We all know that education and strong economy are the base structure of every prosperous economy. Yes, free education to JHS level is certainly costly, but the benefits are certainly by every imagination far greater than the cost! Who will deny himself education over cost when he can find ways to fund it? How then does the NDC question the cost of the education of the poor Ghanaian child, when NPP say they can find ways to invest in it?
It is only a forward looking leader who will take such a bold decision as to invest in the future of this nation, as only myopic group will say it is unrealistic. The NDC says free SHS education is a complete impossibility. When you ask them why, they say funding? This is an admission that they are not prepared to invest in the good people of this nation, especially the youth. As far as I understand the free SHS policy, the NPP wants to implement it in a very different economy they plan to build, not the current economy. I agree that they will have to start from the current economy. And I believe that is why the NPP has a vision of an integrated program of building an industrial nation with quality and affordable education to support its growth and ensure its sustainability and viability on one hand, and an expanded economy to support that kind of education on the other hand. So how can you use this current shaky economy to tell me this can never be possible? It means you lack vision, mission, and you certainly do not believe or know that governance is about improving people’s welfare and development. Isn’t surprising that some of the people who are employed or direct employees of NPP initiatives are those who are championing the ‘it cannot be done, it is unrealistic’ slogans? Take most of the top employees of the NYEP and NHIS for instance. Sometimes, I say they have not got any sense of shame to be going round saying that policies of the NPP are not realistic, when they are employees of NPP’s creations.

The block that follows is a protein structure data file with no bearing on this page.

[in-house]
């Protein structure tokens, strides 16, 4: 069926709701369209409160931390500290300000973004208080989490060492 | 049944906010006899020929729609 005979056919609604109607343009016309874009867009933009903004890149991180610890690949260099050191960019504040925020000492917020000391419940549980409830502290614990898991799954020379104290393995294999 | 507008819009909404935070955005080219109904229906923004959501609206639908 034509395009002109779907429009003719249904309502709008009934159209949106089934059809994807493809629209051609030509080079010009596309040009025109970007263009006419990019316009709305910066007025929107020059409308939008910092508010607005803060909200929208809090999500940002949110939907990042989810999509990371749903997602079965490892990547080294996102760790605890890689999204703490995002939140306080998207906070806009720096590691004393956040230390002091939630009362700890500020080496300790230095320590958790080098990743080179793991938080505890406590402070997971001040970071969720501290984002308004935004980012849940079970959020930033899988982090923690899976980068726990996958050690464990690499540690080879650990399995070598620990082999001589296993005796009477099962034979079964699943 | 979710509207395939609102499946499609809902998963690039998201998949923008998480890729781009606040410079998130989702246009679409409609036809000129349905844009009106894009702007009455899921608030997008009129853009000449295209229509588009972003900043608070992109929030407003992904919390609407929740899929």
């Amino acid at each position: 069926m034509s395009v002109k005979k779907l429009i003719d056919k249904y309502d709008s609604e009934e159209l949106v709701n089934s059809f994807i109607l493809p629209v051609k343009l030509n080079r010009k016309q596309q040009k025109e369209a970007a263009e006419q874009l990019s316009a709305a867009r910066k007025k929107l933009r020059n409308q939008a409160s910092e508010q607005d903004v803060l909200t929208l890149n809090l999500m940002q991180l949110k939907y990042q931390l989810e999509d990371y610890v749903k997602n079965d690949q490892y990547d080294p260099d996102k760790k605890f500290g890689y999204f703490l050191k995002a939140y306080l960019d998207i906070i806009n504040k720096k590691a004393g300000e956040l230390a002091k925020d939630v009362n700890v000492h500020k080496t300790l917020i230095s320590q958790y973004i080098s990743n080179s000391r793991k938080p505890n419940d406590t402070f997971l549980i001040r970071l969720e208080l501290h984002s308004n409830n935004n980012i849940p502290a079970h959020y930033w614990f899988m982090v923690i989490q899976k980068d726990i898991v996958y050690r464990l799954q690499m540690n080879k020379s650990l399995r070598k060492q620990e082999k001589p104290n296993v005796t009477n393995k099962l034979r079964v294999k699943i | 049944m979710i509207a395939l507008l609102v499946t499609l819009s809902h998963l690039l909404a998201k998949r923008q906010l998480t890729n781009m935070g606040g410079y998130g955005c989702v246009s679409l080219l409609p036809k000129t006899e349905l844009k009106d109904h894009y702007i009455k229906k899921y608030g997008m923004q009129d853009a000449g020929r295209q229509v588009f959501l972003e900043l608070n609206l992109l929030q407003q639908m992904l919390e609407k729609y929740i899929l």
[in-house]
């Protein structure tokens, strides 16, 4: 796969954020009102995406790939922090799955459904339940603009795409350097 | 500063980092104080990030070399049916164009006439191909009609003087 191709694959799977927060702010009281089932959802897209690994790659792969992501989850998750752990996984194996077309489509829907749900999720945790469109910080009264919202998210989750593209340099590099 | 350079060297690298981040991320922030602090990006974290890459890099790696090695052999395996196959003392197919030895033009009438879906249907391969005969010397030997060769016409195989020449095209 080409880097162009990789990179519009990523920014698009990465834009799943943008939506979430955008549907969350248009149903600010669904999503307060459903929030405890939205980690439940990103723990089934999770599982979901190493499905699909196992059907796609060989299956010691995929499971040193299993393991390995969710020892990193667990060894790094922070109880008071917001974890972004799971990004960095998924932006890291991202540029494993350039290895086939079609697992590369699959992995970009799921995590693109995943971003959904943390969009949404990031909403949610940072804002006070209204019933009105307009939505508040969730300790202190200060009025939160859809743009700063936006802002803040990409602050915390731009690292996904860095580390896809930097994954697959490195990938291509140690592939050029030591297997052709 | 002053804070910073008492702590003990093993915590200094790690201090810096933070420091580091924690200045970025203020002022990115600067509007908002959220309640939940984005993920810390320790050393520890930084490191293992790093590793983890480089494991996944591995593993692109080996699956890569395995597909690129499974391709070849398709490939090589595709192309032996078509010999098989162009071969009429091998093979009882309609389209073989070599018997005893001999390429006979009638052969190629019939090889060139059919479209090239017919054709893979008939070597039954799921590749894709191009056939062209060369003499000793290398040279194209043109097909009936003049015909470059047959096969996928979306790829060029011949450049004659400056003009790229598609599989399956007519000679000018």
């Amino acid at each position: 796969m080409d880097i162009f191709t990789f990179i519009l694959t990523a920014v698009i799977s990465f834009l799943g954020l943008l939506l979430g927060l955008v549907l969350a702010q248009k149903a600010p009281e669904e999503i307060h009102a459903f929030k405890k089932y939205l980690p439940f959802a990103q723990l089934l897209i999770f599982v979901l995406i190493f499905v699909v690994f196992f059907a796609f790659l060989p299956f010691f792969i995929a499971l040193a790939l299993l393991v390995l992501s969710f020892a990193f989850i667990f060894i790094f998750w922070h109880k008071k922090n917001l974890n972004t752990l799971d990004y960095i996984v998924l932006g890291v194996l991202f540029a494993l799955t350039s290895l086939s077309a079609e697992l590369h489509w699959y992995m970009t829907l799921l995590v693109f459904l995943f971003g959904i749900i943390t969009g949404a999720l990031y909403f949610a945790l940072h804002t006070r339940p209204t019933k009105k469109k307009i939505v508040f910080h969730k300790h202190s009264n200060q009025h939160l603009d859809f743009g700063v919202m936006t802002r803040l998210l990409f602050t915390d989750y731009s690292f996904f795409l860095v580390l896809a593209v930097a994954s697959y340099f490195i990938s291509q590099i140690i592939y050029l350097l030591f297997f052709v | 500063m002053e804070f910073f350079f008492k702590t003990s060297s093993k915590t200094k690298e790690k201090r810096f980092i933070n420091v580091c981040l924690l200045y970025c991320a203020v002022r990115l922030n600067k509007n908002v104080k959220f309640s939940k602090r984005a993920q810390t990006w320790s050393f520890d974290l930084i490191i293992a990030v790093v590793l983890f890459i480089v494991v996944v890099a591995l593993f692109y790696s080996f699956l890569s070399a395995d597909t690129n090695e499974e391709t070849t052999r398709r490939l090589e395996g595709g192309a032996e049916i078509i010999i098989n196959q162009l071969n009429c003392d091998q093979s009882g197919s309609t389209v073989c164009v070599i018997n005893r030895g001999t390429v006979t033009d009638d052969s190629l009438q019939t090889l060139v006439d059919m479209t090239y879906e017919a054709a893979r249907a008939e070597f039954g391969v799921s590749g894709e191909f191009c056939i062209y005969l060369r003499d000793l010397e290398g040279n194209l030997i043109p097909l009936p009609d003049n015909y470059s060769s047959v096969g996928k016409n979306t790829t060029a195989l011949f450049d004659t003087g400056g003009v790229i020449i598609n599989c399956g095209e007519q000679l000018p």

There is a saying that a progressive person will never say something cannot be done but always asked of how it can be done or provide alternatives. As I grow and advance in education, this saying has manifested itself in several ways and I always remember it before questioning anyone’s vision. In a democratic culture, it is not enough for you to come and tell me that what NPP is telling me is not realistic without providing an alternative. It only shows your incompetence and mental laziness. If you cannot do it, please, clear off, and allow the one who believe he can to come and do it!
Time up for campaign of emotions, ethnicity, chieftaincy and insults; let’s talk about the real issues- jobs and wealth creation, social welfare and security, infrastructure, health, education, sanitation, national security, rural and urban development, decentralization, individual and media freedom and rights, and good governance! Let’s talk about the future of this nation. Tells us what you can do. I always tell my NDC friends, please don’t get annoy with me; we are not fighting! Just tell me what you have done over the past three years or what you plan to do, without attacking anybody’s personality!
Election 2012 is about our nation, our future. Does the NDC believe in the youth of this nation? Then what is the worth of youthfulness without a vision? What is the essence of leadership without a mission? How then do you use youthfulness to seek leadership when you have deflated the very worth and essence by your utterances and actions?
For me, I will rather vote for someone with political experience, reliance, resilience, and maturity with clear vision to invest in the future of this nation and its youth, not the one who doesn’t even know where the road to the future of prosperity for the youth he claims to represent leads to.
Karimu Suale Karimu.firstname.lastname@example.org